With the January numbers in the books, let's jump right into the charts.
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January 2022 turned out to be a turbulent month for financial markets. Without any further ado, let's jump right into the charts.

The big story from last month was rising interest rates. With short-term Treasury yields rising faster than long-term yields, the Yield Curve dropped.
Rising Yields led to falling Bond Prices, which declined along with Stocks. With the developments from last month, Nominal Yields closed part of the gap that opened up to the Copper/Gold Ratio.
With rising yields and falling (expected) inflation, Real Yields rose, which was negative for Gold prices.
During the Covid-19 Recession of 2020, US Debt to GDP reached its highest reading in history. As noted by Lyn Alden, last time we saw these levels the debt got inflated away. US inflation rose to 18.86% leading to a negative Real Yield of -18.03%.
Let's see how equity markets performed in this environment of rising yields. Growth Stocks declined faster than Value Stocks, leading the ratio lower. Likewise, the Nasdaq underperformed the overall market (as measured by the S&P 500). In contrast to these previous two examples, continuing the secular trend of the previous 10 years, Large-cap Stocks kept outperforming Small-cap Stocks. Looking at sectors, Energy Stocks outperformed the rest of the market.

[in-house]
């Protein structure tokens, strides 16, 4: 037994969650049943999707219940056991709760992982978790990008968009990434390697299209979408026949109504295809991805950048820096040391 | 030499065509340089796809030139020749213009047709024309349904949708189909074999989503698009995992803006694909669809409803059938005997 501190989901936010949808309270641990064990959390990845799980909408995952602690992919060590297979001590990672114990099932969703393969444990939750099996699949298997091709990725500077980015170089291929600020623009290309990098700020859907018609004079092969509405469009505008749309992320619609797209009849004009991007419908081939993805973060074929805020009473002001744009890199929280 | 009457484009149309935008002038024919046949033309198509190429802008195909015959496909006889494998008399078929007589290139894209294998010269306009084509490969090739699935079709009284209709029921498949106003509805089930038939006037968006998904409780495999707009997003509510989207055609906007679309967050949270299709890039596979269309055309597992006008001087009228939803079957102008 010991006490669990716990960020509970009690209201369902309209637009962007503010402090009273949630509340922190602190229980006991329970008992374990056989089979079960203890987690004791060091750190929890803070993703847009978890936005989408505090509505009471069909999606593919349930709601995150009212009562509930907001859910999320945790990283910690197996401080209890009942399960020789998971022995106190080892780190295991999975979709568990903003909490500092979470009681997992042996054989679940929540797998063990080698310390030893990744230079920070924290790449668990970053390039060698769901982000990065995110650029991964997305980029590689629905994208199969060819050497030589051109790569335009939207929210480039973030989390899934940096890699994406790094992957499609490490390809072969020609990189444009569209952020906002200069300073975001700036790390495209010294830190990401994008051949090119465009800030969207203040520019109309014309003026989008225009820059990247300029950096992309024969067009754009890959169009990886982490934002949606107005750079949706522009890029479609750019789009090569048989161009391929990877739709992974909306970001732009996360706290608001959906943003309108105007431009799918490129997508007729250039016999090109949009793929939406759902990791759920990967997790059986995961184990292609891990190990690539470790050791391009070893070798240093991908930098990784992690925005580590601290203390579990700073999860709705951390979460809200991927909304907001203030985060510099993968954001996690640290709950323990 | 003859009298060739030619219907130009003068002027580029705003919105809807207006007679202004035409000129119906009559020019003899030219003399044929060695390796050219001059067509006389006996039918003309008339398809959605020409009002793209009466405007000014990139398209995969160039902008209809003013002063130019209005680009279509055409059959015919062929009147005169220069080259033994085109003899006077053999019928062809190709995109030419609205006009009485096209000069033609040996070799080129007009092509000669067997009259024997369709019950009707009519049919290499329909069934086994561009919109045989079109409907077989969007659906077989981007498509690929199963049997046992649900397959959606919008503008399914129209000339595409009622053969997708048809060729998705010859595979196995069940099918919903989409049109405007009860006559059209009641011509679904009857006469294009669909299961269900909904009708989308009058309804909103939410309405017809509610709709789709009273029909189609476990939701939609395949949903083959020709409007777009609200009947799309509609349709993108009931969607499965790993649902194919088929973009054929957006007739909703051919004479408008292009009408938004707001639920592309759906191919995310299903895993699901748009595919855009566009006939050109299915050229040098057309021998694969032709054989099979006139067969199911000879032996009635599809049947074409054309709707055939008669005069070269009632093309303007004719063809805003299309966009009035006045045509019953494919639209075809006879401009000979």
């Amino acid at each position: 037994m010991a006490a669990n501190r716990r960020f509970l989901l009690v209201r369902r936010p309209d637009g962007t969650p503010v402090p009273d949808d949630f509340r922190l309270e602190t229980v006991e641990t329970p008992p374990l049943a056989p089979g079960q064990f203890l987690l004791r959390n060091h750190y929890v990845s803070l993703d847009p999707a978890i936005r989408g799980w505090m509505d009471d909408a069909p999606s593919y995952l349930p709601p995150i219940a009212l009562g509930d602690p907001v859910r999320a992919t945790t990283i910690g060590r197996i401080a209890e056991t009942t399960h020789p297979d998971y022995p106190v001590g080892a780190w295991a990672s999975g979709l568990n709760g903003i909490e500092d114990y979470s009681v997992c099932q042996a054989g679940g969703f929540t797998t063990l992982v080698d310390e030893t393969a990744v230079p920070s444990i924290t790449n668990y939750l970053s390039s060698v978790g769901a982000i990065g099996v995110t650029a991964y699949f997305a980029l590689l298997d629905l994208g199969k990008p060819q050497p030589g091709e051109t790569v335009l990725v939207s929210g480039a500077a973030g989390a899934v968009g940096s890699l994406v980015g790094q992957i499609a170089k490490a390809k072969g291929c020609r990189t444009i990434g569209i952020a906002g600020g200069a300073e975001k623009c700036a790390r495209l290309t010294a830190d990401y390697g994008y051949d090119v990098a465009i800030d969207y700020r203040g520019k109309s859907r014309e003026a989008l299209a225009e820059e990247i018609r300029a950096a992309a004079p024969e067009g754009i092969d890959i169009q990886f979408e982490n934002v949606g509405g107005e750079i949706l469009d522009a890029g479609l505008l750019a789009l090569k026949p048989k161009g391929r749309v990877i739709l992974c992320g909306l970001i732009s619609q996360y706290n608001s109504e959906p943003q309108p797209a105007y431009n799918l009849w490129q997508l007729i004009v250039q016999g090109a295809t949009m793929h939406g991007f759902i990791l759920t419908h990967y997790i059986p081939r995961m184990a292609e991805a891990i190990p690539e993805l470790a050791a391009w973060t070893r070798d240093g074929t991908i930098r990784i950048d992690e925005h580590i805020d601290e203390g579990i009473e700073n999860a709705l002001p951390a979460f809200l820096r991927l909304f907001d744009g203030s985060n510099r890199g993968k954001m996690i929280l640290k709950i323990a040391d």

Let's take a look at real estate. With rising home prices in the US, the Home Price/Income Ratio exceeded its peak from the Housing Bubble in 2005. However, the US income numbers are lagging behind, so in retrospect, the ratio might look different (if US income were to raise sharply along with Home Prices). In the UK, where the income numbers are not lagging behind, the ratio also exceeded its peak from 2007.

Adjusted for inflation, in the US and in the UK, Real House Prices exceeded their peak from the housing bubble.
Finally, looking at Crypto, Ether dropped faster than Bitcoin, leading the Ether/Bitcoin Ratio lower.
Disclaimer: This email is not sponsored by anyone. The information above is not financial advice. Do your own due diligence. Before making any investment decision, you should seek financial, legal, tax and accounting advice, taking into consideration your individual financial needs and circumstances and carefully considering the risks associated with such investment decisions.

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